RICHLANDS — Levi Forrest isn’t the most prolific placekicker in Richlands High School Football history. But he probably will be.
The Blue Tornado’s 6’5”, 160-pound special teams asset enters the 2018 gridiron with a single-minded focus on performing his role to the best of his abilities.
“Especially after last season — the first losing season since 1999. Expectations are really up for this year,” said Forrest.
Expectations are similarly up for Forrest, who may be the only kicker in Four Seasons Country who rates a name recognition on par with the region’s top offensive skill players.
Forrest, in fact, was one of the first returning players Richlands head coach Greg Mance talked up during Thursday’s football media day at Ernie Hicks Stadium.
“We’ve got Levi Forrest, an all-state kicker returning. The kid is exceptional. He’s (an NCAA Division I) kicker, without a doubt. The kid will do great things before he leaves here and break every record,” said Mance.
“For scoring, he’s probably real close. He will own it this year. After his third year he’ll own every record here as a kicker. For distance ... He’s got a 48 yard field goal on a free kick. I feel strongly that he’ll break that this year,” the Richlands head coach said.
“Kicking is a little different thing from a tailback or quarterback, but he’s got a lot of people interested. I know that Wake Forest is real interested. He’s a special kid,” Mance said.
As a freshman, Forrest accumulated 79 points kicking for the Blues en route to a 2A state semifinal finish. Last season he only had 32 points — a reflection of diminished point-after-touchdown opportunities more than any deviation on his own part. This season, overall offense is expected to be closer to the Richlands norm. He should flourish.
In the Tornado’s recent Blue and White scrimmage, Forrest wowed the Ernie Hicks faithful with a 57-yard field goal. This is a very good sign, given that he is coming off an ugly ankle injury he suffered this past spring in a regular season soccer match with Graham.
“I tore everything in my right ankle,” said Forrest, who subsequently missed the remainder of his sophomore soccer season.
““I was invited to a (football kicking) camp at Wake Forest by their coach. But I couldn’t go to the Wake Forest camp because of my injuries. I was still on crutches,” said Forrest, who has been kicking in football camp without a brace.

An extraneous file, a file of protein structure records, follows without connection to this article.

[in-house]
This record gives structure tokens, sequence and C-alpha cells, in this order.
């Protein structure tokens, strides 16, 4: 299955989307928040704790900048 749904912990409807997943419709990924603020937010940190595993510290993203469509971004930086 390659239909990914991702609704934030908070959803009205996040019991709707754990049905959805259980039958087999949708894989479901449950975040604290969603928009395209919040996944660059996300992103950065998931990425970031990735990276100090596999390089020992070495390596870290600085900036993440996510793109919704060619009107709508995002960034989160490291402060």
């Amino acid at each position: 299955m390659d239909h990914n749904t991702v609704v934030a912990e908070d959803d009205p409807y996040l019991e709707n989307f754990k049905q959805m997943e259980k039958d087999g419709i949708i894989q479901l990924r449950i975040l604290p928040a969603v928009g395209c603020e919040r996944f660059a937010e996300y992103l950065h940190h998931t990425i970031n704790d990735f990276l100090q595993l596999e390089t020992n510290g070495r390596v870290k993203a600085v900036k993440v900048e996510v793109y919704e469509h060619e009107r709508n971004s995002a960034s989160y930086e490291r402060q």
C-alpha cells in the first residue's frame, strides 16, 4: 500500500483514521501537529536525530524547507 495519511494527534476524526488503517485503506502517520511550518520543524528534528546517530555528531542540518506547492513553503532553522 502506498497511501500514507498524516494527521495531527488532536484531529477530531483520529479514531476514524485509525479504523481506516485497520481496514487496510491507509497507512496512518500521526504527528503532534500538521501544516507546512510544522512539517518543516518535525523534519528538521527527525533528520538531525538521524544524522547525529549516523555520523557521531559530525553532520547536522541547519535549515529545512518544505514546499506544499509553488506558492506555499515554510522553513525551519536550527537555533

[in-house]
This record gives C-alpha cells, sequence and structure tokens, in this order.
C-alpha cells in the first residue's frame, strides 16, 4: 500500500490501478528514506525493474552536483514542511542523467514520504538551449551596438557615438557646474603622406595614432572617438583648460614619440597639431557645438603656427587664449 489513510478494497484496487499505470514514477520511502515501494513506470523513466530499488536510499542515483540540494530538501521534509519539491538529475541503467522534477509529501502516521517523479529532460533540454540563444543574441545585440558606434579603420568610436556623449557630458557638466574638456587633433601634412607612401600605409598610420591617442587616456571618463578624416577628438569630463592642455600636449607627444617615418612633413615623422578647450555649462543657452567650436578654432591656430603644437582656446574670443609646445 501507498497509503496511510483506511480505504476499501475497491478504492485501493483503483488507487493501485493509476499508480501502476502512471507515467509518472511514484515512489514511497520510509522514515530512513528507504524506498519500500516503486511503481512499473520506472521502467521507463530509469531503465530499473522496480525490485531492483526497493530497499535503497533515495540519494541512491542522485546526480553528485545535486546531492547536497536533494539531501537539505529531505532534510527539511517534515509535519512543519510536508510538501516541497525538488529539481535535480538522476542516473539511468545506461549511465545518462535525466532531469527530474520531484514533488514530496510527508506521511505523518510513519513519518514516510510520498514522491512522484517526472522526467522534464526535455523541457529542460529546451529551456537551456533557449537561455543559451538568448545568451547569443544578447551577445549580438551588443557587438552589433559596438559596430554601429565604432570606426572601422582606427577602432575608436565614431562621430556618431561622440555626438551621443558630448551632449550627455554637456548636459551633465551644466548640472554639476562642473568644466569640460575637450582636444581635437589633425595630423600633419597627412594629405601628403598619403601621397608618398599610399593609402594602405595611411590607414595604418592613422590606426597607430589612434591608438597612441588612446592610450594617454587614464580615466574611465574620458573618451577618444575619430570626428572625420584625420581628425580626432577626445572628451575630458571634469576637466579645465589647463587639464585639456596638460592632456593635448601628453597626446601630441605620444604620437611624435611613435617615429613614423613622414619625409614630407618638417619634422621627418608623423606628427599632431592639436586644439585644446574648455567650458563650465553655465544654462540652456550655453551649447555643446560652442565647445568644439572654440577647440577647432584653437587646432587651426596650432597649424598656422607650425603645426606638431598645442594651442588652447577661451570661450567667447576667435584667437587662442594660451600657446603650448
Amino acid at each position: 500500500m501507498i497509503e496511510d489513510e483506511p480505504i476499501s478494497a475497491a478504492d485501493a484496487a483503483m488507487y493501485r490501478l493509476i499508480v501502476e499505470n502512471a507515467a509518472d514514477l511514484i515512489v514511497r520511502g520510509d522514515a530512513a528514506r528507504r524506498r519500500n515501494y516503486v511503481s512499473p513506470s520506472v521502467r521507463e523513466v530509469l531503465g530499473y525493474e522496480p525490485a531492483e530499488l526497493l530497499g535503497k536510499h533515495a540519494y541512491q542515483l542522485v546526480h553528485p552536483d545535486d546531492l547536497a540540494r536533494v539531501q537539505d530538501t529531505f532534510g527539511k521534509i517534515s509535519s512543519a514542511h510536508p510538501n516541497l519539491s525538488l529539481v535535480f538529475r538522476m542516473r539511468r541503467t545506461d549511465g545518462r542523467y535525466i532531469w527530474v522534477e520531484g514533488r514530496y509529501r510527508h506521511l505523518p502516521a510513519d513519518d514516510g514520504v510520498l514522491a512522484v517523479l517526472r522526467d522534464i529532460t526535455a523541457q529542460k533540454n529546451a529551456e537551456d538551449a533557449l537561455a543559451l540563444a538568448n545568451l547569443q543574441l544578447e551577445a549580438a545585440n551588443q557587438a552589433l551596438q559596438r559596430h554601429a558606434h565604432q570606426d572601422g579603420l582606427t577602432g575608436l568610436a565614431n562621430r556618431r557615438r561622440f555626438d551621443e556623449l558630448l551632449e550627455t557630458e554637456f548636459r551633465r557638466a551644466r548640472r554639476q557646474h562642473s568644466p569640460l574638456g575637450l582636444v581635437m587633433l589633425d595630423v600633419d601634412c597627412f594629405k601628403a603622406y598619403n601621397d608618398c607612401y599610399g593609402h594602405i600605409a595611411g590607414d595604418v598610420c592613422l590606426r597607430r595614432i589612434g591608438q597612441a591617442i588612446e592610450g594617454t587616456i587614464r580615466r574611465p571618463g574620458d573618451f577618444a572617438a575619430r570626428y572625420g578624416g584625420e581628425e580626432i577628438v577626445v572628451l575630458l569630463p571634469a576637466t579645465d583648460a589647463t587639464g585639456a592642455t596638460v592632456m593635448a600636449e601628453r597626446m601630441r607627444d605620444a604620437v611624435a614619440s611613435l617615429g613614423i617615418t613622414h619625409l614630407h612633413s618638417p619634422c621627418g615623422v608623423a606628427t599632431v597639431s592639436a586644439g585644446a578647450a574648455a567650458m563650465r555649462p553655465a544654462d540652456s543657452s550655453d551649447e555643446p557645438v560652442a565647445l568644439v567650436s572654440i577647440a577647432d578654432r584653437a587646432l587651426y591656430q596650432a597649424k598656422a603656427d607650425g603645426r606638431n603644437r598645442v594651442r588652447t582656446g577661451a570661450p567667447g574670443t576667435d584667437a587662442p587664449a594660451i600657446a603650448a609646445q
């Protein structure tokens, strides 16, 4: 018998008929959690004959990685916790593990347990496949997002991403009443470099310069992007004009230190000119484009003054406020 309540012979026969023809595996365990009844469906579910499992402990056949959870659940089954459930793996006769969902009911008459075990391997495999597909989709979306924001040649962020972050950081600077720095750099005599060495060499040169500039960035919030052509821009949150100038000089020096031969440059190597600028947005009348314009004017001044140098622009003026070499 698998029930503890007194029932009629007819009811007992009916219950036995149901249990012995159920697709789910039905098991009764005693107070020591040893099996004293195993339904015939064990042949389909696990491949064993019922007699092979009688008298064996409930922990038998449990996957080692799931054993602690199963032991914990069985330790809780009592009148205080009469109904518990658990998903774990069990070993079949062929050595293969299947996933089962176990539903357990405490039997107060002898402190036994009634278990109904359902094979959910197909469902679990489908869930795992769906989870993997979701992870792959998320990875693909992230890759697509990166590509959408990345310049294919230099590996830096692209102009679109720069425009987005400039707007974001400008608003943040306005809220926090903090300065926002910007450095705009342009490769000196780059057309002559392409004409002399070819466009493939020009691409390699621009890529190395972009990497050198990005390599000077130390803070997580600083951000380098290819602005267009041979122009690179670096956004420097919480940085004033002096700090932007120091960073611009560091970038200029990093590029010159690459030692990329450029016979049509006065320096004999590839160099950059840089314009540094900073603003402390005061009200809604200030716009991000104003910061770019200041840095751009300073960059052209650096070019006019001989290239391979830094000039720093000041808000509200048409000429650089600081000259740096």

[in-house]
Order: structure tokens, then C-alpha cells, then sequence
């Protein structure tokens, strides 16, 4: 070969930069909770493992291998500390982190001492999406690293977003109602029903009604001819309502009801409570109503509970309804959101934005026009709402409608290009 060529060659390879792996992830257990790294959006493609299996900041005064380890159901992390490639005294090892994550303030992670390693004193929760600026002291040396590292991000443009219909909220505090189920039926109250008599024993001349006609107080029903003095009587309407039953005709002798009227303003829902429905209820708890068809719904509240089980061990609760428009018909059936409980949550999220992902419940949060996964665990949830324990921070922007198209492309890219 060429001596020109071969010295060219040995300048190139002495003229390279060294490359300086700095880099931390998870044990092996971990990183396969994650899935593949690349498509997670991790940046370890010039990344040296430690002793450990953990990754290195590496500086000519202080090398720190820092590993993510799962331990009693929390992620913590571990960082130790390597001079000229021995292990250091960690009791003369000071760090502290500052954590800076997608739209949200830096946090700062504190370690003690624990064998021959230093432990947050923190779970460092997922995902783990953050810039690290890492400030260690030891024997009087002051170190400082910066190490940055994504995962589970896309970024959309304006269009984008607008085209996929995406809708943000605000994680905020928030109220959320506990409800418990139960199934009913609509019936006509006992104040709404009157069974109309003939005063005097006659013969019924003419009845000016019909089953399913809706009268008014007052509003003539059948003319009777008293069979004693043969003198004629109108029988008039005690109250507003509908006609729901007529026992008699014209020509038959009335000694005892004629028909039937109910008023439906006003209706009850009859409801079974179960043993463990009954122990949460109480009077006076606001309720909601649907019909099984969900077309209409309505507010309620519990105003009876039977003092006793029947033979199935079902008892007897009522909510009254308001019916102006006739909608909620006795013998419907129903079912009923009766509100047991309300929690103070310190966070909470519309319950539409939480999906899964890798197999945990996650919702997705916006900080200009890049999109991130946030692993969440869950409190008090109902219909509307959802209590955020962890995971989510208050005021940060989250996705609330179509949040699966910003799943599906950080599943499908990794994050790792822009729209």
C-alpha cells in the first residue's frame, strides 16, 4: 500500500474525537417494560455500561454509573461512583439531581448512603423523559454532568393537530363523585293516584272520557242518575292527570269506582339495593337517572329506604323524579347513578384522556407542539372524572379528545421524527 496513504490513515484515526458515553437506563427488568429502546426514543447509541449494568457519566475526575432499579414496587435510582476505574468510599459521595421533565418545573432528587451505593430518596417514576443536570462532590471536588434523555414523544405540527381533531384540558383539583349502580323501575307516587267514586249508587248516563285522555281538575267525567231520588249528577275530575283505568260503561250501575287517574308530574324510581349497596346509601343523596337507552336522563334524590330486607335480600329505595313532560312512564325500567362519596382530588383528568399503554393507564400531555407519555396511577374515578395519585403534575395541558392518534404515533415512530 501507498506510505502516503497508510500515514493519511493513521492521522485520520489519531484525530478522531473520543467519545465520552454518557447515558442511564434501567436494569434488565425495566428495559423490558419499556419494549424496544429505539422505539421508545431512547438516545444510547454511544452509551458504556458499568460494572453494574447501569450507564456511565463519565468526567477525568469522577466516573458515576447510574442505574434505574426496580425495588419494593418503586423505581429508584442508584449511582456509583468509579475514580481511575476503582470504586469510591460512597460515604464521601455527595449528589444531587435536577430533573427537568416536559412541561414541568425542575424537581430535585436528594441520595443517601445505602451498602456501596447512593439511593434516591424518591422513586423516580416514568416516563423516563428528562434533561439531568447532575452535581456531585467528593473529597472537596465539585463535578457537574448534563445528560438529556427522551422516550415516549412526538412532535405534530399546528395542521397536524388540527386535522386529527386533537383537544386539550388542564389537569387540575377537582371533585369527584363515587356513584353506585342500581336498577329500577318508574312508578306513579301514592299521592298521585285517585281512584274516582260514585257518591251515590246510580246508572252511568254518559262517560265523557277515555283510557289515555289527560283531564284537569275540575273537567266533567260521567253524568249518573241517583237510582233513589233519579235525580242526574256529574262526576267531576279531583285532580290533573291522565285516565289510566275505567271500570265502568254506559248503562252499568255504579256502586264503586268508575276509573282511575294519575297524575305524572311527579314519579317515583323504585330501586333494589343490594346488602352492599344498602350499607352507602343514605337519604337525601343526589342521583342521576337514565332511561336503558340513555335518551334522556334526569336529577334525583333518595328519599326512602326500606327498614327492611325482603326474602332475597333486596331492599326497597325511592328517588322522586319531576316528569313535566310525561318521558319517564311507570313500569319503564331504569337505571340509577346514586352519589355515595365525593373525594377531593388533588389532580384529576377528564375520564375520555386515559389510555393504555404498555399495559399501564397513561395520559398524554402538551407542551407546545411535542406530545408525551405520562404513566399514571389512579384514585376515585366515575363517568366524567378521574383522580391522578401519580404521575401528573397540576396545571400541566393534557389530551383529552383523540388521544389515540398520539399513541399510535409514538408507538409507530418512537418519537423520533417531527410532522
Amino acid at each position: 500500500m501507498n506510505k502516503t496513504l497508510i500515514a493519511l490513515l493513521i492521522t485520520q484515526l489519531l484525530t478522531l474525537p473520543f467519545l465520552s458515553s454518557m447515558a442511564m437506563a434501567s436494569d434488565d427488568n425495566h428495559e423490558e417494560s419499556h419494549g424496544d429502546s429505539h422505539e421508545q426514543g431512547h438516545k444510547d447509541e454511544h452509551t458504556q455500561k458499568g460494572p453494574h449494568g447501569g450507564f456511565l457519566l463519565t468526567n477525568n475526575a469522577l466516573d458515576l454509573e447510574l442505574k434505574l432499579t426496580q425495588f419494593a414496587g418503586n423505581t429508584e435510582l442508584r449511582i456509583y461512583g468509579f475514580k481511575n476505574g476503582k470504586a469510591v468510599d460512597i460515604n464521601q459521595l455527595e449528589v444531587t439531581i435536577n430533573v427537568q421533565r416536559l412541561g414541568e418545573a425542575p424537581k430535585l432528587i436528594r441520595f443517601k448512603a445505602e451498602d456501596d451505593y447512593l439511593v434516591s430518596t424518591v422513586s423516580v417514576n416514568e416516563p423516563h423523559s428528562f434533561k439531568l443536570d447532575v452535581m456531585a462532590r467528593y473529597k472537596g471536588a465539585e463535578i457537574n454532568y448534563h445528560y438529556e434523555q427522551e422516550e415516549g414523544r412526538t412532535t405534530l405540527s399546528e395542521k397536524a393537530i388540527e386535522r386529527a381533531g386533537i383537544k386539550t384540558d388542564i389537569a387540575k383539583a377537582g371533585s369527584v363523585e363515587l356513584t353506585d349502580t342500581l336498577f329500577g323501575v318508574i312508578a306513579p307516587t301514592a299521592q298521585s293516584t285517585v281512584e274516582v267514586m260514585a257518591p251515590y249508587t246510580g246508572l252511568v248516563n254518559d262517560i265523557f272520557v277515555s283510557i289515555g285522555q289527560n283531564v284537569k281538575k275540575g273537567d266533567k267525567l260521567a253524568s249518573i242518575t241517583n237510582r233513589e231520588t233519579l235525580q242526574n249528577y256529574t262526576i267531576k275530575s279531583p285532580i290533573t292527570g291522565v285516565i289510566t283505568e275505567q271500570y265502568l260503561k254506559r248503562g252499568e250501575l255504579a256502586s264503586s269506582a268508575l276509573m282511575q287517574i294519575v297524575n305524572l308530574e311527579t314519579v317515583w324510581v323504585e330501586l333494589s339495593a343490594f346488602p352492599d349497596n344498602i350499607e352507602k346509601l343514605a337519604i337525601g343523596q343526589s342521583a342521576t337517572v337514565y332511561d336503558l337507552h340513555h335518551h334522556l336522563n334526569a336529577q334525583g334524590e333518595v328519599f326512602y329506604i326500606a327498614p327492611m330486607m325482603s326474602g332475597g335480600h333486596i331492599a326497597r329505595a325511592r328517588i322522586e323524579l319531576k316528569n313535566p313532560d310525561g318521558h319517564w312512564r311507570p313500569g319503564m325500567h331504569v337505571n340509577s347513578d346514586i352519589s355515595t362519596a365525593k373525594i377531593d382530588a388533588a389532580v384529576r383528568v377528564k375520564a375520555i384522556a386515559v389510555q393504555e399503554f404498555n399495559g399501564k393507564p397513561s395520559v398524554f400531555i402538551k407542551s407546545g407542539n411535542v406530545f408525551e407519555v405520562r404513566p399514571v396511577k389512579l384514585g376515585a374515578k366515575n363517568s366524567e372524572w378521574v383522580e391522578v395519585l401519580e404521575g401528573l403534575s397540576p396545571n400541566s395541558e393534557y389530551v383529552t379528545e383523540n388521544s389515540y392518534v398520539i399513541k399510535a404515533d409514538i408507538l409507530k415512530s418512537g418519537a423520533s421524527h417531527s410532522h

Now he’s off of crutches and back on his game.
“The doctor said I’d be fine ...actually more than fine to play without a brace during the season,” Forrest said.
During ideal conditions, he’s an every-minute player for the ambitious Richlands boys soccer team. But those reserves of endurance and mobility rarely get called upon for football.
Even after last year’s historic losing season, more than 70 kids turned out for the Blue Tornado this August. A dedicated kicker is a luxury for most 2A football teams in Virginia. But it’s a luxury Richlands can still afford.
Full-time kickers have reputations for being the most eccentric and free-spirited of any position in football, but that’s a perception that is often exaggerated by circumstance. Unlike soccer, a sport in which Forrest is fully engaged with his teamates during games and practice, football compels him to spend a great deal more time in isolation.
“During football practice, I don’t really run routes or anything. At the end of practice, sprints and stuff, I do all that with them. Sometimes I’ll run laps during practice when it’s cold, to stay warm and stuff,” said Forrest.
“Mainly I just go to the other side of the field and kick field goals, kickoffs and punts. There’s not as many reps with the team,” he said.
The other players with whom he has the most interactions are Will Tarter — who has been his holder since his freshman season — and deep snappers Bowen Tarter and Trey Brown. And he only deals with them on a relatively limited basis.
“The only time we get to practice together is during full special teams during practice. Besides that, it’s just kind of winging it for the game, I guess,” Forrest said.
He will probably also handle punting duties for the Blue Tornado this season, even though he deems himself to be a less effective punter than he is a placekicker. That’s like, his opinion, man. Practically speaking, last year’s 40.6 yard per kick average is nothing to sneeze at. Neither is the season-high 79-yard punt he recorded.
He feels that punting is certainly more pressure-fraught than PATs and field goals. There is more margin for disastrous errors on punts, he said.
Whatever kicking role his team requires of him in whatever game situation, Forrest is focused on giving the Blues his best shot. If it means staying in his ‘happy place’ or being in his own little world, so be it. He can always look forward to being a more gregarious team player on the soccer squad next spring.
“Whatever season it is, that’s the sport I’m concentrating on fully,” Forrest said. “Out of football, I’m a lot more into soccer. Out of soccer— I’m all football.”
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